On January 20, 2012 Stephen Colbert announced on The Colbert Report that he intended to explore the possibility of running for President of South Carolina. After transferring control of his Super PAC to Jon Stewart he was free to become a candidate.
But there was one glitch.
It was too late to get on the Republican Primary ballot in South Carolina. Did that stop Colbert? Of course not. Soon after the announcement, Colbert explained how his supporters could, in fact, vote for him. What they needed to do was to vote for Herman Cain. Cain may have dropped out of the race, but his name was still on the ballot. So why not use Cain's slot for Colbert?
In surprising non-coordinated synchronicity, the Definitely Not Coordinating with Stephen Colbert Super PAC released an ad explaining the strategy that same day. Watch it here:
The Colbert Report
The ad was a direct parody of an earlier Cain ad that Colbert had spoofed when it originally came out. The Cain ad was so disturbingly absurd that Colbert had little work to do to mock it. Throughout Cain's campaign Colbert regularly ridiculed him and likely joined forces with Cain's own mistakes to help end his run.
This is why the decision to merge Colbert and Cain left some wondering. Colbert told supporters "Cain is me." What was Colbert up to this time? And what would be Cain's response?
This is where the art of Colbert's satire really kicked in. Colbert took the one candidate who would love to be in on a joke and used it to his own advantage. Recall that Cain stated that if elected he "would bring a sense of humor to the White House, because America's too uptight!"
Cain could hardly turn Colbert down.
So in a brilliant example of how politics makes strange bedfellows, the two men came together this Friday to host "The Rock Me Like a Herman Cain: South Cain-olina Primary Rally." Colbert told supporters that the event would give him a chance to further prove that he and Herman "are the same man."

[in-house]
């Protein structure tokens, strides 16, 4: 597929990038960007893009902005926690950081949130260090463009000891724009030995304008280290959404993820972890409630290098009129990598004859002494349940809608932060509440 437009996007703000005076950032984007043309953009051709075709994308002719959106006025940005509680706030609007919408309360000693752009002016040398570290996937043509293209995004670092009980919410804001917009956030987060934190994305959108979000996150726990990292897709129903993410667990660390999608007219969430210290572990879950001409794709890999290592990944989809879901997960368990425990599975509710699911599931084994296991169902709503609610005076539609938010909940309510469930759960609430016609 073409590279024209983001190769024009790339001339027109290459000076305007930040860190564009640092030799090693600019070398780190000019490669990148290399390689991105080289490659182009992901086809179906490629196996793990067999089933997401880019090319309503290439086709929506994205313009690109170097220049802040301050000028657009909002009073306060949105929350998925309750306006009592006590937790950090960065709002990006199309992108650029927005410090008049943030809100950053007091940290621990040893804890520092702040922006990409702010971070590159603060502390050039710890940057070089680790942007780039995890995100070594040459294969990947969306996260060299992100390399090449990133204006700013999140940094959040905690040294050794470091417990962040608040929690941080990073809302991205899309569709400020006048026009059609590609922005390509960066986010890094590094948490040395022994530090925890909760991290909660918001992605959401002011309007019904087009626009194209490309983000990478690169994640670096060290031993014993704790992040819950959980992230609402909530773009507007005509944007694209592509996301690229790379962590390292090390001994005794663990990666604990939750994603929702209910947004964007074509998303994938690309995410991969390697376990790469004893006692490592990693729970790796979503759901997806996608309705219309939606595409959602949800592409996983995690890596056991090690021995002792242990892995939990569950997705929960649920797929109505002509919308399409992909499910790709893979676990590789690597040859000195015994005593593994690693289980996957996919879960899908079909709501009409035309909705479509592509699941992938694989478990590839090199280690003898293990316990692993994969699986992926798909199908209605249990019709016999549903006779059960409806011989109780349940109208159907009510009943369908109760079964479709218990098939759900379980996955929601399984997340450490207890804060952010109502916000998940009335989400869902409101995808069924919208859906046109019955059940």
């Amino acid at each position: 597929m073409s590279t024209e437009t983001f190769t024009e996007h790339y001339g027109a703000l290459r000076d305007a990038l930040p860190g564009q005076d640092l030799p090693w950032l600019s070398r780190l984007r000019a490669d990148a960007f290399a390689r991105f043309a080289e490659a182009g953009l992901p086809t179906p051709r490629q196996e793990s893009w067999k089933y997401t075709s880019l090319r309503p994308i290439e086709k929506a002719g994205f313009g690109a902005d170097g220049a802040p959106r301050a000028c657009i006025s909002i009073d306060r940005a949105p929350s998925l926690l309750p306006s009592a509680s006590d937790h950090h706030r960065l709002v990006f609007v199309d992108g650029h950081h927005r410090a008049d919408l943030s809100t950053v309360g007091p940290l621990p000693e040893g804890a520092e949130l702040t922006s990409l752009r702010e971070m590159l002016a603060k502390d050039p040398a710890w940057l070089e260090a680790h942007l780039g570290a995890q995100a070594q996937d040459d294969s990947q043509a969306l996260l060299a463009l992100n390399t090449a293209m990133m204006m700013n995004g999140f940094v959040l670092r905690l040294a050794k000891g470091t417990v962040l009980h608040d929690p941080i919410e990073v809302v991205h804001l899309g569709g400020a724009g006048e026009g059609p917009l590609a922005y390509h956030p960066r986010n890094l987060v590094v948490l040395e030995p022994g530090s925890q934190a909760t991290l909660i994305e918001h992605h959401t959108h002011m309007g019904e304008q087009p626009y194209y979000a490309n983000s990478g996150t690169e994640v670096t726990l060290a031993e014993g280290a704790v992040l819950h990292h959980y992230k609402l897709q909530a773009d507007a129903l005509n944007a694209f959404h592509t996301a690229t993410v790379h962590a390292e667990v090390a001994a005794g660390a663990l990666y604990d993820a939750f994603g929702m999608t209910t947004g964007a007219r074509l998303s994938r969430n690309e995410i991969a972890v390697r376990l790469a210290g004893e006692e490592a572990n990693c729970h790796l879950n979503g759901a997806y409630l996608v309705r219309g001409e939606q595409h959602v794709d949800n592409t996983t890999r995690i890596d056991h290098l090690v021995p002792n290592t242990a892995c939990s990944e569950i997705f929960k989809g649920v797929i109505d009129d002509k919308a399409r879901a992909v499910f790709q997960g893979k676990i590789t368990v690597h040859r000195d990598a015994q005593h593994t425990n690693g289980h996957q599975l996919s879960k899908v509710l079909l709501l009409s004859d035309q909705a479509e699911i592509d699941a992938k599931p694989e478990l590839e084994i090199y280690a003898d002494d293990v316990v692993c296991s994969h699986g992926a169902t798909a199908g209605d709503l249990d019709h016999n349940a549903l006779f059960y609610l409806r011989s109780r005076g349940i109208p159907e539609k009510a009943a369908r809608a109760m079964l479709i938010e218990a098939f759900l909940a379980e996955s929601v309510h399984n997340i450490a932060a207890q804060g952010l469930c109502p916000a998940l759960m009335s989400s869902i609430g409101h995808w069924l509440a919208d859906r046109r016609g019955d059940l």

Are they the same man? Each of them prides themselves on being funny, but are their jokes really the same?
Of course not. One of them was a presidential candidate and the other is a comedian on Comedy Central.
That, however, is not the difference that matters. Even though Colbert has blurred the lines between political involvement and entertainment, there is still a huge distinction between these two men. Colbert is a satirist whose goal is to call attention to the folly of our political system while entertaining his audience. Cain's humor, in contrast, is degrading, silly, and, at times outright insulting.
So Colbert and Cain might both like jokes -- but one of them uses jokes to restore democracy while the other doesn't. One of them is mocking a system that needs revision; the other is a mockery of the system.
During the rally, while Cain sang songs, quoted Pokémon, and pointed out his campaign manager -- "the smoking man," Colbert used the opportunity to speak to the audience about the fact that two years ago the Supreme Court decided that corporations were people and had the right to "free speech" in the Citizen's United case. The decision gave corporations an unlimited ability to influence politics through Super PACs and 501(c)(4)s. At the heart of Colbert's appearance was his insistence that a democracy that privileges corporations and affords them the rights of citizens is in grave danger. The backdrop to his satirical stunts these past days has been a concerted effort to encourage public outrage at corporate influence over campaign finance. He has been using humor to restore democracy.
Still having trouble telling the difference between Cain and Colbert? Then remember one of the biggest "jokes" of Cain's candidacy -- the moment when he claimed that his proposal to electrify a fence on the US-Mexico border was just a joke. Watch that clip here:
As The New York Times reported back in October:
At two campaign rallies in Tennessee on Saturday night, the Republican presidential candidate Herman Cain said that part of his immigration policy would be to build an electrified fence on the country's border with Mexico that could kill people trying to enter the country illegally.
But by Sunday morning, in a dramatic change of tone, Mr. Cain, a former restaurant executive, said he was only kidding.
"That's a joke," Mr. Cain told the journalist David Gregory during an appearance on NBC's "Meet the Press," where he was asked about the electrified fence. "That's not a serious plan. I've also said America needs to get a sense of humor."
Get a sense of humor? About electrocuting immigrants? There seems little doubt that Cain's humor has little to do with Colbert's.
It is worth remembering that at one point Cain was topping the polls. Perhaps the public recognized that they didn't share Cain's sense of humor. Let's hope that they share Colbert's.
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